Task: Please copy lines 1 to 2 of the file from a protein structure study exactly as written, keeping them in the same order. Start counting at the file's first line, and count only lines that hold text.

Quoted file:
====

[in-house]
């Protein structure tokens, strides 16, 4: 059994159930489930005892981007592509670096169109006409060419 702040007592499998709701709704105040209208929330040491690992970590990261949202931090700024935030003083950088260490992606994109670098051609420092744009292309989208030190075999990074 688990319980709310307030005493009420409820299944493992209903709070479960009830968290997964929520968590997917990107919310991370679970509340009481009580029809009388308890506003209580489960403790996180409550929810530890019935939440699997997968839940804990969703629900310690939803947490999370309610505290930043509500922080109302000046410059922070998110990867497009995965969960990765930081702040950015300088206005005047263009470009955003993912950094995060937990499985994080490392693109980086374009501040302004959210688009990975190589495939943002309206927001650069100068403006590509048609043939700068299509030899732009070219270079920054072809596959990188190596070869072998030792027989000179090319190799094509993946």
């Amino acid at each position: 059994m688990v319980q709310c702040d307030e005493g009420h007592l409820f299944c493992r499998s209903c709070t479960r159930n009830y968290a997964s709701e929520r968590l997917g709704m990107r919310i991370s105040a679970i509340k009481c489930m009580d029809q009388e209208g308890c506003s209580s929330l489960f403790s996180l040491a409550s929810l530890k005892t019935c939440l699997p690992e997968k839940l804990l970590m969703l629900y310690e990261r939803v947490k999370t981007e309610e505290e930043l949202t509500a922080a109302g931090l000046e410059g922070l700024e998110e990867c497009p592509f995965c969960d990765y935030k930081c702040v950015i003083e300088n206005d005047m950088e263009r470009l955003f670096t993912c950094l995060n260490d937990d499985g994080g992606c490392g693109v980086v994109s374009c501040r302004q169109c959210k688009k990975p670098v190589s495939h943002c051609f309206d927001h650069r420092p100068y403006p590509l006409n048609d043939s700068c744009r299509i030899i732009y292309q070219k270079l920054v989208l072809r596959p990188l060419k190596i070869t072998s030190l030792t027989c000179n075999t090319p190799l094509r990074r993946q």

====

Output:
[in-house]
């Protein structure tokens, strides 16, 4: 059994159930489930005892981007592509670096169109006409060419 702040007592499998709701709704105040209208929330040491690992970590990261949202931090700024935030003083950088260490992606994109670098051609420092744009292309989208030190075999990074 688990319980709310307030005493009420409820299944493992209903709070479960009830968290997964929520968590997917990107919310991370679970509340009481009580029809009388308890506003209580489960403790996180409550929810530890019935939440699997997968839940804990969703629900310690939803947490999370309610505290930043509500922080109302000046410059922070998110990867497009995965969960990765930081702040950015300088206005005047263009470009955003993912950094995060937990499985994080490392693109980086374009501040302004959210688009990975190589495939943002309206927001650069100068403006590509048609043939700068299509030899732009070219270079920054072809596959990188190596070869072998030792027989000179090319190799094509993946």